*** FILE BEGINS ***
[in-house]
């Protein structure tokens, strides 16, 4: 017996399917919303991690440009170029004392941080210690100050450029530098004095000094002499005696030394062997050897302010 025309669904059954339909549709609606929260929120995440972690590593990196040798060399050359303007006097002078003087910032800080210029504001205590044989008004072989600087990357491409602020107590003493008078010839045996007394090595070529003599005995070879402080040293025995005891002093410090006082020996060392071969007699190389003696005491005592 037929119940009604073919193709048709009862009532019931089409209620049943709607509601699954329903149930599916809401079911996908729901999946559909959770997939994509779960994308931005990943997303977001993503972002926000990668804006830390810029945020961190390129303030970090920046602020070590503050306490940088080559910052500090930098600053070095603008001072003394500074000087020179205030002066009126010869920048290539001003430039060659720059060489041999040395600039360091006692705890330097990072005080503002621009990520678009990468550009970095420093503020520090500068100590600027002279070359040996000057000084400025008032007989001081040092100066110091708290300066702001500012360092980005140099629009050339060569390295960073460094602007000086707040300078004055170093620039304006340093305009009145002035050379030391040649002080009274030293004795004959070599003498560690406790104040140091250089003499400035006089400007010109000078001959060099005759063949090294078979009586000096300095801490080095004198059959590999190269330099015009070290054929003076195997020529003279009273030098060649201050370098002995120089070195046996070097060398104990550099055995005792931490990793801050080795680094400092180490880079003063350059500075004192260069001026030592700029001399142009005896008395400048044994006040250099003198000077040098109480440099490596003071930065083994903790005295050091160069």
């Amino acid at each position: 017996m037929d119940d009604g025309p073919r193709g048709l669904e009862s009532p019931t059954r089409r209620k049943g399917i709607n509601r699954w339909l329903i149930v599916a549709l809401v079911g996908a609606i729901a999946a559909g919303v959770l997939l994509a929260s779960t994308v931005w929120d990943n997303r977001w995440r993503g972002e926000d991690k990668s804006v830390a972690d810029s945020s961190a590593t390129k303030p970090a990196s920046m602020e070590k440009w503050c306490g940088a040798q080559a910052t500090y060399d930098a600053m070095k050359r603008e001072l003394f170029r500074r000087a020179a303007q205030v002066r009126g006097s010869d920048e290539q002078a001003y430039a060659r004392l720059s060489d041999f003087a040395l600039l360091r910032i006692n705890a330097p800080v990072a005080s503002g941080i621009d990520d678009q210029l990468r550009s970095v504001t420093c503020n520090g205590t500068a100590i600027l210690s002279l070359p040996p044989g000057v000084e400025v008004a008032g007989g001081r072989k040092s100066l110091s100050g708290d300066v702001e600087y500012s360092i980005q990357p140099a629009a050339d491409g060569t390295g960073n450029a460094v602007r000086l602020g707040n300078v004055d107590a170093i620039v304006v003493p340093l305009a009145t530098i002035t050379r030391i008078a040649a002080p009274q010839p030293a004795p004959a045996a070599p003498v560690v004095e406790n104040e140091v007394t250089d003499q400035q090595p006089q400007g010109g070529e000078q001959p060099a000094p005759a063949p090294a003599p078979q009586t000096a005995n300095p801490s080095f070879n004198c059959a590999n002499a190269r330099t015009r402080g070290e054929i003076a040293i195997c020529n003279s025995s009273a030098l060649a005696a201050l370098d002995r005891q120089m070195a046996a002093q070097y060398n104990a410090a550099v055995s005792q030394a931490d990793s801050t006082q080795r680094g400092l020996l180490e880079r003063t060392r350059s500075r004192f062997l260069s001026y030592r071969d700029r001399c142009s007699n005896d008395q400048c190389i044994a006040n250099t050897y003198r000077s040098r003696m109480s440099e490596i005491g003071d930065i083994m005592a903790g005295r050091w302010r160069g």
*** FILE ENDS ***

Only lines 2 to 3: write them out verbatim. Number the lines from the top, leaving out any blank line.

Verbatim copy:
């Protein structure tokens, strides 16, 4: 017996399917919303991690440009170029004392941080210690100050450029530098004095000094002499005696030394062997050897302010 025309669904059954339909549709609606929260929120995440972690590593990196040798060399050359303007006097002078003087910032800080210029504001205590044989008004072989600087990357491409602020107590003493008078010839045996007394090595070529003599005995070879402080040293025995005891002093410090006082020996060392071969007699190389003696005491005592 037929119940009604073919193709048709009862009532019931089409209620049943709607509601699954329903149930599916809401079911996908729901999946559909959770997939994509779960994308931005990943997303977001993503972002926000990668804006830390810029945020961190390129303030970090920046602020070590503050306490940088080559910052500090930098600053070095603008001072003394500074000087020179205030002066009126010869920048290539001003430039060659720059060489041999040395600039360091006692705890330097990072005080503002621009990520678009990468550009970095420093503020520090500068100590600027002279070359040996000057000084400025008032007989001081040092100066110091708290300066702001500012360092980005140099629009050339060569390295960073460094602007000086707040300078004055170093620039304006340093305009009145002035050379030391040649002080009274030293004795004959070599003498560690406790104040140091250089003499400035006089400007010109000078001959060099005759063949090294078979009586000096300095801490080095004198059959590999190269330099015009070290054929003076195997020529003279009273030098060649201050370098002995120089070195046996070097060398104990550099055995005792931490990793801050080795680094400092180490880079003063350059500075004192260069001026030592700029001399142009005896008395400048044994006040250099003198000077040098109480440099490596003071930065083994903790005295050091160069």
């Amino acid at each position: 017996m037929d119940d009604g025309p073919r193709g048709l669904e009862s009532p019931t059954r089409r209620k049943g399917i709607n509601r699954w339909l329903i149930v599916a549709l809401v079911g996908a609606i729901a999946a559909g919303v959770l997939l994509a929260s779960t994308v931005w929120d990943n997303r977001w995440r993503g972002e926000d991690k990668s804006v830390a972690d810029s945020s961190a590593t390129k303030p970090a990196s920046m602020e070590k440009w503050c306490g940088a040798q080559a910052t500090y060399d930098a600053m070095k050359r603008e001072l003394f170029r500074r000087a020179a303007q205030v002066r009126g006097s010869d920048e290539q002078a001003y430039a060659r004392l720059s060489d041999f003087a040395l600039l360091r910032i006692n705890a330097p800080v990072a005080s503002g941080i621009d990520d678009q210029l990468r550009s970095v504001t420093c503020n520090g205590t500068a100590i600027l210690s002279l070359p040996p044989g000057v000084e400025v008004a008032g007989g001081r072989k040092s100066l110091s100050g708290d300066v702001e600087y500012s360092i980005q990357p140099a629009a050339d491409g060569t390295g960073n450029a460094v602007r000086l602020g707040n300078v004055d107590a170093i620039v304006v003493p340093l305009a009145t530098i002035t050379r030391i008078a040649a002080p009274q010839p030293a004795p004959a045996a070599p003498v560690v004095e406790n104040e140091v007394t250089d003499q400035q090595p006089q400007g010109g070529e000078q001959p060099a000094p005759a063949p090294a003599p078979q009586t000096a005995n300095p801490s080095f070879n004198c059959a590999n002499a190269r330099t015009r402080g070290e054929i003076a040293i195997c020529n003279s025995s009273a030098l060649a005696a201050l370098d002995r005891q120089m070195a046996a002093q070097y060398n104990a410090a550099v055995s005792q030394a931490d990793s801050t006082q080795r680094g400092l020996l180490e880079r003063t060392r350059s500075r004192f062997l260069s001026y030592r071969d700029r001399c142009s007699n005896d008395q400048c190389i044994a006040n250099t050897y003198r000077s040098r003696m109480s440099e490596i005491g003071d930065i083994m005592a903790g005295r050091w302010r160069g």